Approximately $88 million has been invested since 2006, and a further $90 million is committed to continue improving provincial roads for transport of affected wood over the next three years.
- Improving northern roads for the oil and gas industry
Since 2005, $211 million has been invested, and a further $47 million has been committed for 2010.
- Upgrading northern and rural side roads, partly in support of resource extraction
Since 2005, $255 million has been invested, and a further $155 million is committed over the next three years.
Based on current fuel prices, idling in traffic costs truck drivers more than $6 per hour in fuel costs, in addition to the costs of lost wages and productivity. It is estimated that trucks in the Lower Mainland spend 75 per cent of their time either stopped or slowed as a result of congestion, resulting in $500 million of lost productivity annually. A number of investments are aimed at reducing congestion and improving the movement of goods and people:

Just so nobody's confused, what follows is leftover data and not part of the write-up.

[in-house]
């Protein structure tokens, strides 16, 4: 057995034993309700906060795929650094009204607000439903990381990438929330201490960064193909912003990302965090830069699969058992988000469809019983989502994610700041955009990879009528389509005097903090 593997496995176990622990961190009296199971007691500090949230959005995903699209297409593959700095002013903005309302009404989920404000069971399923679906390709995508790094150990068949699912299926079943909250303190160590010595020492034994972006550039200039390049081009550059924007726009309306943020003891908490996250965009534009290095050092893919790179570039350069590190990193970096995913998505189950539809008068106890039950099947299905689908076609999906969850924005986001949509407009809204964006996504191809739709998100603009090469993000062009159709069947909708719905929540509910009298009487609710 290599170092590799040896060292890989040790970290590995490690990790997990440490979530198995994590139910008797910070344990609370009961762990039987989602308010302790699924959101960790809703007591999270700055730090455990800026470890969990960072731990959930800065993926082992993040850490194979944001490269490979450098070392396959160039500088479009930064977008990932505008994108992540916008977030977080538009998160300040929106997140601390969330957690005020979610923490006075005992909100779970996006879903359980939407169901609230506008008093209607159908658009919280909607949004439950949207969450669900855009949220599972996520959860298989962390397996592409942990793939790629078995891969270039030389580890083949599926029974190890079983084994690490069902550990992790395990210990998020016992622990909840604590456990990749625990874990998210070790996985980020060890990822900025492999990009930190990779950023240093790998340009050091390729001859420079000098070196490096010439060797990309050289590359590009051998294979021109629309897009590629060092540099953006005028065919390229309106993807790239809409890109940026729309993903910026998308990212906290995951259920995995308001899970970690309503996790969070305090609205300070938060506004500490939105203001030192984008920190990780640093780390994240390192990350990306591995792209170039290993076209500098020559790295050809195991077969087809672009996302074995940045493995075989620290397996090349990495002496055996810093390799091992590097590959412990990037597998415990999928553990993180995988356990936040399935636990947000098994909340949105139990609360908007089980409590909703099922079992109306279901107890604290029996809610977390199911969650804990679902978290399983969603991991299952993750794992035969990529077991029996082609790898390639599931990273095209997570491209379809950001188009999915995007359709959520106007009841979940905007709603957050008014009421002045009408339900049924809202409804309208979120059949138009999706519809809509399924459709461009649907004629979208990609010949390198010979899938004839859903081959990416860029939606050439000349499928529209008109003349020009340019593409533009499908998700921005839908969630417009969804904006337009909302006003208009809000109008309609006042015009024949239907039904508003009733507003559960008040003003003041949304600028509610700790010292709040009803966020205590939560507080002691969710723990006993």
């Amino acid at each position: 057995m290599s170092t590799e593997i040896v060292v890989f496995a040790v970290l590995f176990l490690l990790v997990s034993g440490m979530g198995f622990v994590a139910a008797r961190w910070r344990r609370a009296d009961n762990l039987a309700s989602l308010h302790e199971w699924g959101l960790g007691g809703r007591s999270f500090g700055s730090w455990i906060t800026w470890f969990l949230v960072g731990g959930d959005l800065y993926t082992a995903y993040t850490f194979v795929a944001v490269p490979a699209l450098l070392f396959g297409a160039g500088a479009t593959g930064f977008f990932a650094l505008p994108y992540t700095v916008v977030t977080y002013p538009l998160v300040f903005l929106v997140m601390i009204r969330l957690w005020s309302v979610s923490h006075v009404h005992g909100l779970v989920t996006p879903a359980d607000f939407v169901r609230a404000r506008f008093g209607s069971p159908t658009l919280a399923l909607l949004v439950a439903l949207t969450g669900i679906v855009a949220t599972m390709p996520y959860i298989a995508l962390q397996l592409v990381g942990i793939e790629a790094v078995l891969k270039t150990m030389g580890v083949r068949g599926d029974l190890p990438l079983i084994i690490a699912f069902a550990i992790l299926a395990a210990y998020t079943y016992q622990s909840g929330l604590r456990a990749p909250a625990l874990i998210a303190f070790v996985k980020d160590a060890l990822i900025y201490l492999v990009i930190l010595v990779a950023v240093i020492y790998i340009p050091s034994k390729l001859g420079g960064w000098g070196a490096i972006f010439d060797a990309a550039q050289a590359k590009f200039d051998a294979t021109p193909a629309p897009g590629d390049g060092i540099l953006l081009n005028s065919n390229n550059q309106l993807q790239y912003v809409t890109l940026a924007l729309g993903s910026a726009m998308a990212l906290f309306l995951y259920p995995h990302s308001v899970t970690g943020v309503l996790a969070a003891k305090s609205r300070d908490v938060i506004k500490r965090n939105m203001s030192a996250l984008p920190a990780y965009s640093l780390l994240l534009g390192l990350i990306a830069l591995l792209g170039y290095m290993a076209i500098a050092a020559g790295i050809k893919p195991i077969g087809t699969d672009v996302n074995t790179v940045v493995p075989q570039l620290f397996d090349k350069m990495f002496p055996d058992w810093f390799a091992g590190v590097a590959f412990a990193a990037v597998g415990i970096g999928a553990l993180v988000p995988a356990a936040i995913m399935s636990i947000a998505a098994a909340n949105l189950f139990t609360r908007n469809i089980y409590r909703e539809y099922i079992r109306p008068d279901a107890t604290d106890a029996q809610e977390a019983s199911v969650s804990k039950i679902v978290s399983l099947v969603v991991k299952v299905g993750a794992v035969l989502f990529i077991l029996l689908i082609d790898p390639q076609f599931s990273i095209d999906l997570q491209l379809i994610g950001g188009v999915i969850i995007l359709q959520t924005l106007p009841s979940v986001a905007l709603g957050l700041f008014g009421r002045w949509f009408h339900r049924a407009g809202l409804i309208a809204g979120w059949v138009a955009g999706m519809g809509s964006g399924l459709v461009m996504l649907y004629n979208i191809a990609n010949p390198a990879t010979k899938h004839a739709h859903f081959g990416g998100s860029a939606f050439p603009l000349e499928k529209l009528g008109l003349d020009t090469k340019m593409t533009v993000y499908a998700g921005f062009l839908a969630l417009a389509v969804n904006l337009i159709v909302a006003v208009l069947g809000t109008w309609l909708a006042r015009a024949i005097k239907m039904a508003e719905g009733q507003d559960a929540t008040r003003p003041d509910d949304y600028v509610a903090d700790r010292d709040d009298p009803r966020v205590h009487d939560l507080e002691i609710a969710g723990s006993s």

- Under joint cost-sharing with the Federal government, construction of a new Pitt River Bridge ($200 million), South Fraser Perimeter Road ($1.145 billion) and the expansion of the Highway 1/Port Mann Bridge corridor ($2.46 billion) will take place;
- The $301.4 million Border Infrastructure Program used Federal funding ($88 million), $12.2 million in 3rd party funding (Surrey) and ICBC funding to widen and improve our main routes to the key border crossings at Highways 10, 11, 15 and 91/91A; and,
- In addition to the newly opened William R. Bennett Bridge, $91 million will be spent over the next three years for projects that will reduce congestion in the Okanagan Valley, including the four-laning of Highway 97 between Summerland and Peachland, upgrading Highways 97 and 33 within Kelowna and four-laning Highway 97A north of Vernon.
Truck stop electrification: